With the dawn of a new year and all the changes that come with it, sometimes it’s good to keep in mind the things that stay the same. That is: Judge Judy will always provide excellent daytime television. The “cockroach mosh” video will never not be funny. And Hells Headbangers will continue to deliver a seemingly endless supply of barbaric extreme metal pulled from countries I’m only familiar with thanks to National Geographic. Today’s example: Communion, a Chilean trio whose “mystique” and “staunchly DIY” philosophy are supported by the impressive collection of demos and other independent releases they’ve put out since their 2008 formation. In fact, while The Communion is listed as the band’s sophomore album, it’s actually being released simultaneously with their debut, and supposedly these scene veterans already have two other records in the pipeline. Of course, quantity does not always equal quality, and at first glance, many of us are probably expecting a half-assed Profanatica clone that’s about as exciting as a three hour Sunday church service.
Fortunately, that’s not the case, and these Santiago natives actually have far more in their goblet than first meets the eye. Though labeled as black metal, Communion eschews relentless blastbeats and nonstop tremolo riffing for a strong old school thrash and heavy metal influence, not unlike Urn’s 666 Megatons or last year’s Bloodlust album. At the same time, the driving rhythms and occasional “epic” flair of the guitars make me hesitate to lump this in with blackened-thrash. Instead, Communion’s 33 minutes sound more like a mix of a supercharged Venom and the more grandiose moments of Deströyer 666. Put another way: on a scale of “1” to “metal,” this album is the equivalent of chugging a quart of mercury while the spirit of Lemmy Kilmister brands the Motörhead logo on your ass.
How so? It’s the riffs, my dear friend, and boy do Communion offer them in spades. First proper track “Glorify the Dark” features an explosive verse riff that sounds like a 666 megawatt version of Ride the Lightning, while closer “Bloody Butcher” erupts into a progression that sounds like what would happen if the kids from Exodus’s Bonded by Blood decided to brutally eviscerate each other while randomly shooting flamethrowers in the air. Likewise, after the molten tremolos of “Crush the Atheism,”1 follow-up “Embrace Cruelty’s Flame” scratches just the right itch by opening with a staccato thrash break that strikes like an iron fist to the grundel.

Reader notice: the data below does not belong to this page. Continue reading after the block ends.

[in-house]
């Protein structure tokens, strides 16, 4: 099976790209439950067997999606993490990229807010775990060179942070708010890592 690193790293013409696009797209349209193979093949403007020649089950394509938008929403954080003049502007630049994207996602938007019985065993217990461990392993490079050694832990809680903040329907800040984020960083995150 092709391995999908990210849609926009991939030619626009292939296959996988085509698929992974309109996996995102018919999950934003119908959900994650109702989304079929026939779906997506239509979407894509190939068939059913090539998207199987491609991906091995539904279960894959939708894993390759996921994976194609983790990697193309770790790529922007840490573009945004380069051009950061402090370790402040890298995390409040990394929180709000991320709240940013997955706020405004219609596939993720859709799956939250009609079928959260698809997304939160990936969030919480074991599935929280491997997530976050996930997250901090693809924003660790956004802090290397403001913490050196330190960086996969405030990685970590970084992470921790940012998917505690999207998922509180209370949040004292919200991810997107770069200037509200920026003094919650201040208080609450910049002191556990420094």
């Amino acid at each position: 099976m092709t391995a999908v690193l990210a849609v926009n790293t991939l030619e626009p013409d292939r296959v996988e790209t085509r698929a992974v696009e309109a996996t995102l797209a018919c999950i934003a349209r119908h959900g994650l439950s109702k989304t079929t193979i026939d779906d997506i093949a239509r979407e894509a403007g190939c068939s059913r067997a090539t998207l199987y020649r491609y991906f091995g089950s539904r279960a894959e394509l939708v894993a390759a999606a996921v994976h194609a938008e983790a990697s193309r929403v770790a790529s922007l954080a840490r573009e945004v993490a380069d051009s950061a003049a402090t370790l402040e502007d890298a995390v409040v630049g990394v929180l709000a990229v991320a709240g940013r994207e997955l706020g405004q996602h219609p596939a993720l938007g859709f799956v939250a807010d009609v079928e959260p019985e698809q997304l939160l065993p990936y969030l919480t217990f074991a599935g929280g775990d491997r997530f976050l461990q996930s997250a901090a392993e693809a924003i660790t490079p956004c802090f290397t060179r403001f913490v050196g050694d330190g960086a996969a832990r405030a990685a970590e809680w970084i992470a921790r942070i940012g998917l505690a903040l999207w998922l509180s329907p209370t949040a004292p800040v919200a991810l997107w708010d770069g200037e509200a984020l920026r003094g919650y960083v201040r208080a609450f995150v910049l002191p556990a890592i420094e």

This knack for delivering the right idea at the right time reveals itself again in penultimate track “Funeral of Mercy,” which is almost entirely instrumental and — though featuring the same pounding tempos and smoldering guitars as the other tracks — feels bleaker and more atmospheric as a result. Production-wise, Communion succeeds again with its scorching mix and a fiery guitar tone that’s ragged, powerful, and imbued with a delightfully classic feel. The pummeling drums are also a treat, as is the garbled demonic rasp of vocalist and bassist ‘Deathmessiah.’
Yet while the songwriting is generally strong and it’s cool the way these riffs sometimes morph from crunchy chords into swooping tremolos, overall it does feel a bit one-dimensional by album’s end. By far the worst culprit is the late-album track “Fire Worship,” whose main riff has the triple misfortune of being generic, overplayed, and sounding almost identical to a riff from previous track “Witching Thrust.” Likewise, despite the guitar solos having a nice squawky melody about them, they seem put in just for variety’s sake and quite literally all sound the same.
That said, while The Communion isn’t perfect, it’s still a damn good album. For the most part these riffs are excellent, with nearly all of the seven proper tracks delivering one great idea after the next. This is the type of record where repeat listens leave you grinning from ear to ear as you think to yourself “Oh yeah, I remember this part, this part kicks ass!” Adding to it, the bizarre religious slant of the lyrics is intriguing, the performances are tight and professional, and the record’s sheer propulsive force makes it stand out in a genre that’s as crowded as any these days. Fans of Possession’s debut or anyone interested in some truly rollicking black metal would do well to accept this Communion into their lives.